Word about yoga spreads through the village and Henri, the high school PE teacher, extends an invitation to teach yoga to his three afternoon classes, 25 kids per class. I jump at the chance. We will use the cement platform outside the classrooms as a practice space. It is a small matter that we must work around the motorcycle proudly parked there, and the messy snack table next to it. We have no equipment so the kids use towels, sheets and shawls as makeshift mats. Several of them use those large, plasticized burlap bags that are used to store and transport corn, beans and rice. The operating principle of abject poverty, get it done with whatever works, continues to impress me.
Working with los jovenes (the young) gives testament to their inherent willingness, ability and enthusiasm. There is zero obesity, they try anything and do almost everything. Several are innately able to take the pose to the next level, without being cued. Though none of them know the meaning of terms such as “right angle” or “parallel” they align perfectly, naturally. Their balance is superb. We use the poles that support the roof for viparita karani, legs up the wall pose. In fact, we can get three or four kids around one post.
The Crown Jewel, Yoga Nidra
I use the guided, deep relaxation practice of 61 Points-Yoga Nidra as a key component in our practices. The influence of this practice has been extensively researched and I am curious to see how it affects them. I am so interested that I create CDs of the practice for them to listen to after I leave. Over the course of two weeks, every student is able to experience it at least once, and they love it.
It’s Friday, the last day of my teaching stint. The lake is glistening, the sun is getting hot and the teens are winding up for the weekend. I begin to wonder if Yoga Nidra will work on them today. To close out our somewhat boisterous asana practice, I forge ahead, guiding them through the points, from top to bottom: al centro de la cabeza (center of the head), la garganta (throat), el hombro derecho (right shoulder), etc., and they are still wiggling and giggling. I keep at it, directing their attention to the parts of the body: el codo derecho (elbow), la muñeca (wrist), and by the time we reached the right hand, they were out, gone, motionless on their mats. The simplistic power of 61-Points Yoga Nidra es para todos (is for everyone).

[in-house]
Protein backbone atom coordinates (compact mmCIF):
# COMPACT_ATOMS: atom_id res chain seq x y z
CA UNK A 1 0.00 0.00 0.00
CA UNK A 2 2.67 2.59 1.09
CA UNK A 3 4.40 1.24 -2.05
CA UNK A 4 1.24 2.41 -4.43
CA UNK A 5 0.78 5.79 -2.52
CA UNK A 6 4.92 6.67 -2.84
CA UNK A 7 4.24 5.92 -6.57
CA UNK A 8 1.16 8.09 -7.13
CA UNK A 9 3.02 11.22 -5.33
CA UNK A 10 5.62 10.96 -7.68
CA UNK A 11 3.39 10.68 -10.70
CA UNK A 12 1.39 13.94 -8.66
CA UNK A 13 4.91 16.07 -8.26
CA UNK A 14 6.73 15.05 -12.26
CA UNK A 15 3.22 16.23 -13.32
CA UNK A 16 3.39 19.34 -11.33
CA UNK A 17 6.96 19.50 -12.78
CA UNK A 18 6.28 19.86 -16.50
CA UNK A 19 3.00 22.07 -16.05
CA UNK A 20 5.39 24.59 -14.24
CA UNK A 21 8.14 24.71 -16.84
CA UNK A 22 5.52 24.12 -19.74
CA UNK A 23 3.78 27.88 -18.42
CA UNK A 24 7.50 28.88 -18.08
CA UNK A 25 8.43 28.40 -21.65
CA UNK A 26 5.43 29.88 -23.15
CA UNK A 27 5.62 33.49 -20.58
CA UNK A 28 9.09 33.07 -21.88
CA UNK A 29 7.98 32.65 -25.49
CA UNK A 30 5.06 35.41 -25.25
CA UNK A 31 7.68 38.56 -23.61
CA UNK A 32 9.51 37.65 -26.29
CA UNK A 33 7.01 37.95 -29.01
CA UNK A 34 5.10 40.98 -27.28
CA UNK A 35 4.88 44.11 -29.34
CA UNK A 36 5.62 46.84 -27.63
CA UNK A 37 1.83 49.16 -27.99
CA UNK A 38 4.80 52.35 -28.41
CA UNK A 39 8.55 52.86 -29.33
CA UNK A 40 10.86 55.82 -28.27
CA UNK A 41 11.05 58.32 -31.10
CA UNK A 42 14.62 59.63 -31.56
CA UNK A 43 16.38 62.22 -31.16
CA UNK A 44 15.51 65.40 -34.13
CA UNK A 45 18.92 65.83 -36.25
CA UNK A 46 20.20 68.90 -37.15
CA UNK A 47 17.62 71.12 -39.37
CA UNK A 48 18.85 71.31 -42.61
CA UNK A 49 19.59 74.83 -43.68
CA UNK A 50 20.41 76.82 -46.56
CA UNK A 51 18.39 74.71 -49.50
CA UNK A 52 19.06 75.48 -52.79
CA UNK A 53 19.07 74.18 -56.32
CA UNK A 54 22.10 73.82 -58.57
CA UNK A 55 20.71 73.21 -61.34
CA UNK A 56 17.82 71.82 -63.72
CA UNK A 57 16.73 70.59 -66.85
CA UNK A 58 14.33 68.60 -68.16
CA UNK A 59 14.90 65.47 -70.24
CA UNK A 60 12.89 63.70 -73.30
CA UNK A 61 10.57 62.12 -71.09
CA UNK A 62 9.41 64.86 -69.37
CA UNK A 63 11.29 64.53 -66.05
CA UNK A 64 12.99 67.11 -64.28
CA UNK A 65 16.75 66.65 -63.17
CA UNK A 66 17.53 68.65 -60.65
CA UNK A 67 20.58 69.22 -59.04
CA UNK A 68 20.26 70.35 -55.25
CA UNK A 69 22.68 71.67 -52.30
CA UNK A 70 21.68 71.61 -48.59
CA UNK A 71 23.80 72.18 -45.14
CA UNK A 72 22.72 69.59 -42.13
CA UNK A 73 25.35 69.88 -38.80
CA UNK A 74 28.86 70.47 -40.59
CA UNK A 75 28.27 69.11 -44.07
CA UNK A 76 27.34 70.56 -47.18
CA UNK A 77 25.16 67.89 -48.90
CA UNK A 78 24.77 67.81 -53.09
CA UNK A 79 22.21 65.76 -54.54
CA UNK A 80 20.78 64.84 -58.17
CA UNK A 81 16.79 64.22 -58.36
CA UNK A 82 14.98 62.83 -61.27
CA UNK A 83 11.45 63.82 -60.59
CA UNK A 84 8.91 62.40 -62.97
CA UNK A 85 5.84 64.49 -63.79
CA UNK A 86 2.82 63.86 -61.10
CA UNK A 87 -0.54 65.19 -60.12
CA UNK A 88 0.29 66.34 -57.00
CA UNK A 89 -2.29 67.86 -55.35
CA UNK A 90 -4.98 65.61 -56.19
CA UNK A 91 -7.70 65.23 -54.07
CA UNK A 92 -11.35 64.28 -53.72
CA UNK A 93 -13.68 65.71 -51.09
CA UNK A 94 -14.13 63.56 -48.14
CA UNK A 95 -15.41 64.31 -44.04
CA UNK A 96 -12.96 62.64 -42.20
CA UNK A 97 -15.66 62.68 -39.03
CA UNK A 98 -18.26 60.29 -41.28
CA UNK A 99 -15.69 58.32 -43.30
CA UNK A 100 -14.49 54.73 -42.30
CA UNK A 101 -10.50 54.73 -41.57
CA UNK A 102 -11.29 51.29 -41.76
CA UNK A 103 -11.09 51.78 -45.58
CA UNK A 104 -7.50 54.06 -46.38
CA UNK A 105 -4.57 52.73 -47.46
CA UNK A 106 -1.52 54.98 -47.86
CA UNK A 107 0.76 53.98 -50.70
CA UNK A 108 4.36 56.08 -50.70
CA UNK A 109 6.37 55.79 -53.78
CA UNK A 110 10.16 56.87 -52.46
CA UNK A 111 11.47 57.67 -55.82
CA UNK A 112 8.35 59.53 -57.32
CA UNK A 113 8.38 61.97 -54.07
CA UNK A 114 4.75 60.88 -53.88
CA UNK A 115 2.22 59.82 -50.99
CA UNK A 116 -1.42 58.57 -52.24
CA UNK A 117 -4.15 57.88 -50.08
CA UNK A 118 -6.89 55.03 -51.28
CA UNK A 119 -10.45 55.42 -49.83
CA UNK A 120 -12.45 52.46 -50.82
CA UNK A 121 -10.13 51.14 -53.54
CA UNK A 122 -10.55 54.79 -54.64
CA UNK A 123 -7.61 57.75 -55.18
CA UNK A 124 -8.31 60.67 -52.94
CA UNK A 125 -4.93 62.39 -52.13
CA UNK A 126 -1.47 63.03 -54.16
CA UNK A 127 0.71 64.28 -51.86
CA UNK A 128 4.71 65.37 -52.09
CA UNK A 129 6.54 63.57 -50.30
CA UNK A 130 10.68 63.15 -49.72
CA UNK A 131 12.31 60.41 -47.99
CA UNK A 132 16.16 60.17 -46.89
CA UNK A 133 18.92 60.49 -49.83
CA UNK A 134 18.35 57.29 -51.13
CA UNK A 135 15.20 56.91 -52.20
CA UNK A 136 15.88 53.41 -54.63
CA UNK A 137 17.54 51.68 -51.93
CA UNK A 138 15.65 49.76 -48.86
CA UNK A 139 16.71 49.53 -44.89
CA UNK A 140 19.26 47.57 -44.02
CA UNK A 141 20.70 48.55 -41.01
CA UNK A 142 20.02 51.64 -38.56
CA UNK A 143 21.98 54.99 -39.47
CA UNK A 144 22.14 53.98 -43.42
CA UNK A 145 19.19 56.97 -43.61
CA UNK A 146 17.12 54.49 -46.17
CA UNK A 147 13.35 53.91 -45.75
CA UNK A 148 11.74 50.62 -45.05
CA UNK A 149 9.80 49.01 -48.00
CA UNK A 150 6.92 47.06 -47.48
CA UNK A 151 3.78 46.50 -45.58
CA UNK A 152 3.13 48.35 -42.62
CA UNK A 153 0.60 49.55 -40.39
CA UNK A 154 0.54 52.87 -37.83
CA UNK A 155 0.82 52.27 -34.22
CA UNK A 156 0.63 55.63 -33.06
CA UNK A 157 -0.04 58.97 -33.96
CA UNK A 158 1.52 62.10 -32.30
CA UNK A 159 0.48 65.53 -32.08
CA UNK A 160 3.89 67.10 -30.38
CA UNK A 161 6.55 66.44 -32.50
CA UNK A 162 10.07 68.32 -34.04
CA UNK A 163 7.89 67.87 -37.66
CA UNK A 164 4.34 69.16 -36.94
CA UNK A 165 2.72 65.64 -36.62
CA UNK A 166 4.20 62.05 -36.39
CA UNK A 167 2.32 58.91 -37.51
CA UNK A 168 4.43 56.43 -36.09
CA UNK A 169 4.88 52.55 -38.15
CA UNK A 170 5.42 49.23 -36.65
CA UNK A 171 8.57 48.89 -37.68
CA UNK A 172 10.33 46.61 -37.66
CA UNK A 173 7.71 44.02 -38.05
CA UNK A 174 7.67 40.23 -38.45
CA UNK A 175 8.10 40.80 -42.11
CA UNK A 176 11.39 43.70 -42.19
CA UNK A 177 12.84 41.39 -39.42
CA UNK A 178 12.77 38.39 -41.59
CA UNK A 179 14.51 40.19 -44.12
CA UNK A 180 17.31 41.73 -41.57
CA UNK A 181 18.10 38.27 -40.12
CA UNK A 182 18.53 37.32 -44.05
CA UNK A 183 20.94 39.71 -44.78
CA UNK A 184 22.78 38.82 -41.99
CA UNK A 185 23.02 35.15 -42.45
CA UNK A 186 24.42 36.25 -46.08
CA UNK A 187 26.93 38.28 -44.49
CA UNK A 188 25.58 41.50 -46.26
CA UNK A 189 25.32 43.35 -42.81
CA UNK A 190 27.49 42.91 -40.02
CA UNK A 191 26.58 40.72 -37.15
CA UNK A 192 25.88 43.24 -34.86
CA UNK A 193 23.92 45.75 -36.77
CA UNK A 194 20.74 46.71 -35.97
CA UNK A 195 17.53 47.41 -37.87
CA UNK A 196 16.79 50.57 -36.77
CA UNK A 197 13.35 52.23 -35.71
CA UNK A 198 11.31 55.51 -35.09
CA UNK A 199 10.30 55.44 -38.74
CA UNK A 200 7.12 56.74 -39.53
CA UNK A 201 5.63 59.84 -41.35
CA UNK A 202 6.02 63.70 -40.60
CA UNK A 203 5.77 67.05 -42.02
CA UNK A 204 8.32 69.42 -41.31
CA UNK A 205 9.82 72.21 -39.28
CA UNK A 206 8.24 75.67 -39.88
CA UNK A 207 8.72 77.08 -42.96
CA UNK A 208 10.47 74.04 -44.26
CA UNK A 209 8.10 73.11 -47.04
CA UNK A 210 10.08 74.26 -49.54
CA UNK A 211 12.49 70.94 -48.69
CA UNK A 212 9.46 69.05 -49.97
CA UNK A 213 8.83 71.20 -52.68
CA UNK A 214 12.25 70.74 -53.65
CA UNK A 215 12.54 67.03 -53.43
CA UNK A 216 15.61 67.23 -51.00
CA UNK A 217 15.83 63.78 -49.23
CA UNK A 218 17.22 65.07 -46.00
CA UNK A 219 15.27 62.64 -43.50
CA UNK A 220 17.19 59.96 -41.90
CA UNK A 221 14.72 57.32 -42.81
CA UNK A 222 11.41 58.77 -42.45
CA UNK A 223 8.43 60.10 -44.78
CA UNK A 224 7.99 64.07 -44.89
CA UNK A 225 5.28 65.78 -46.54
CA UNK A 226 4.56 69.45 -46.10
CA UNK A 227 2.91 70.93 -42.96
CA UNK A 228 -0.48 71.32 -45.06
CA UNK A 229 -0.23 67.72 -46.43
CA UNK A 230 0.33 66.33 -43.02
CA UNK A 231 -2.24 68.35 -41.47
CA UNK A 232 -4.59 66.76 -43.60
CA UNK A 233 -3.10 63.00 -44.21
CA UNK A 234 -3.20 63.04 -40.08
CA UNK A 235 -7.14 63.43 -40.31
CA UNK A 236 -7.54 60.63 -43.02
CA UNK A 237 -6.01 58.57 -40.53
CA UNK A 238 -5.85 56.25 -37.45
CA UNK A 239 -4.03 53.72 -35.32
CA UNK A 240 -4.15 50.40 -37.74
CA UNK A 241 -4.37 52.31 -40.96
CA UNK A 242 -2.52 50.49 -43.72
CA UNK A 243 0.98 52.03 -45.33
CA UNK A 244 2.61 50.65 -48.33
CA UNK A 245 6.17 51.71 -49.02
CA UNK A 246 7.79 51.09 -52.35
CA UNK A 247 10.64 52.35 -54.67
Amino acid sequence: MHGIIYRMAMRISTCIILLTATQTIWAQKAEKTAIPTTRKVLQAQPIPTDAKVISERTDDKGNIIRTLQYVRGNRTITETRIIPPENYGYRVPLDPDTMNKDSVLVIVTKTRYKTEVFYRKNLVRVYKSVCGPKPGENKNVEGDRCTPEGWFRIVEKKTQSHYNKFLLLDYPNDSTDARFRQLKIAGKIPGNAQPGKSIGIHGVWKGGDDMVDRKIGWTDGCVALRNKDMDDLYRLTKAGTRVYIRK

I finish the remaining points and allow them to remain in easy pose for five additional minutes of profound relaxation (relajando profundo). A breeze comes up and I think “oh, how nice, this will cool us off.” Then I notice how this lovely little waft of fresh air happens to be blowing litter, in the form of plastic wrappers, bags, bottles and other junk, directly across the schoolyard and all over our sacred yoga space. Now our mats and bodies are covered with debris, and it doesn’t bother them one speck.
And me? Chuckling, witnessing my Western-based worldview crumble in light of another reality. Guatemalans are famous for not picking up their trash. After all, trash bins cost money that they do not have. I realize that my experience here has connected me more intimately with poverty and its consequences than ever before in my life. What so many may pretend not to see, is front and center, no longer incomprehensible. The core of their existence, enormous smiles and endearing hearts, overshadows any revulsion.
Before I left the States on this “mission” a friend asked me what in the world did I think I could teach them? I knew I had to be very clear about this, for their benefit as well as my own. I replied, “Breath in the body. That’s it. That’s all, and if they feel the peace of mind that comes from this experience, then my intention is fulfilled. ” It was, and then some.
¡Yoga Para Todos! is an initiative originally conceived during Rod Stryker’s “Yoga Fulfillment” workshop two years ago, cultivated by Andrew Harvey’s views on sacred activism and crystalized after a 10-day Vipassana sit last fall.
Eva and several others are now sharing the dream with me. Eva picked up the women’s classes when I departed and two more teachers from California follow her. I will return as much as possible.
The only requirements for a teacher to step into the queue are:
1.) the desire for this type of seva,
2.) a remedial amount of Spanish,
3.) willingness to cover your personal travel expenses (Note: My two weeks of travel and living expenses, including advance-purchase airfare, did not exceed $1000.)
Barbara (BJ) Sadtler MA, RYT, is dedicated to the inner journey through yoga, meditation and the ancient wisdom of the Maya. Besides teaching, traveling and writing, she guides others to discover their soul’s purpose, as seen on her website www.mayancross.com. Her services are provided on a donation basis, with proceeds going back to the under-privileged. The latest initiative, recruiting other like-minded teachers for ¡Yoga Para Todos! can be found on Facebook.
~Editor: Jeannie Page